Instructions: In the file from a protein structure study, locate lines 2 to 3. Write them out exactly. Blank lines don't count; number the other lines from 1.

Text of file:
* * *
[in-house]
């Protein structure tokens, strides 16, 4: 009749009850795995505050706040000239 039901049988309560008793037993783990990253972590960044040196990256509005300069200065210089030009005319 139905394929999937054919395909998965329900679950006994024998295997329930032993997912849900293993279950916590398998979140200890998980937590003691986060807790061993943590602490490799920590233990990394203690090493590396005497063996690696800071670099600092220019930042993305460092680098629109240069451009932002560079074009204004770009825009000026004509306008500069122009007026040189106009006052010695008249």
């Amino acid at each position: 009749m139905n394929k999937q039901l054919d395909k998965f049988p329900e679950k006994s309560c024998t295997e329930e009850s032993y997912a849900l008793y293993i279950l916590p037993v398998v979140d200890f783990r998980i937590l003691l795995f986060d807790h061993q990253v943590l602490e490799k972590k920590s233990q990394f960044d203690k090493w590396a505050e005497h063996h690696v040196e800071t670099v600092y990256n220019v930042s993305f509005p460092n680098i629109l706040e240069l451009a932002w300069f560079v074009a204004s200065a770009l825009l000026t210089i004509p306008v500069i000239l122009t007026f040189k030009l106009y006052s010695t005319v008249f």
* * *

């Protein structure tokens, strides 16, 4: 009749009850795995505050706040000239 039901049988309560008793037993783990990253972590960044040196990256509005300069200065210089030009005319 139905394929999937054919395909998965329900679950006994024998295997329930032993997912849900293993279950916590398998979140200890998980937590003691986060807790061993943590602490490799920590233990990394203690090493590396005497063996690696800071670099600092220019930042993305460092680098629109240069451009932002560079074009204004770009825009000026004509306008500069122009007026040189106009006052010695008249």
């Amino acid at each position: 009749m139905n394929k999937q039901l054919d395909k998965f049988p329900e679950k006994s309560c024998t295997e329930e009850s032993y997912a849900l008793y293993i279950l916590p037993v398998v979140d200890f783990r998980i937590l003691l795995f986060d807790h061993q990253v943590l602490e490799k972590k920590s233990q990394f960044d203690k090493w590396a505050e005497h063996h690696v040196e800071t670099v600092y990256n220019v930042s993305f509005p460092n680098i629109l706040e240069l451009a932002w300069f560079v074009a204004s200065a770009l825009l000026t210089i004509p306008v500069i000239l122009t007026f040189k030009l106009y006052s010695t005319v008249f």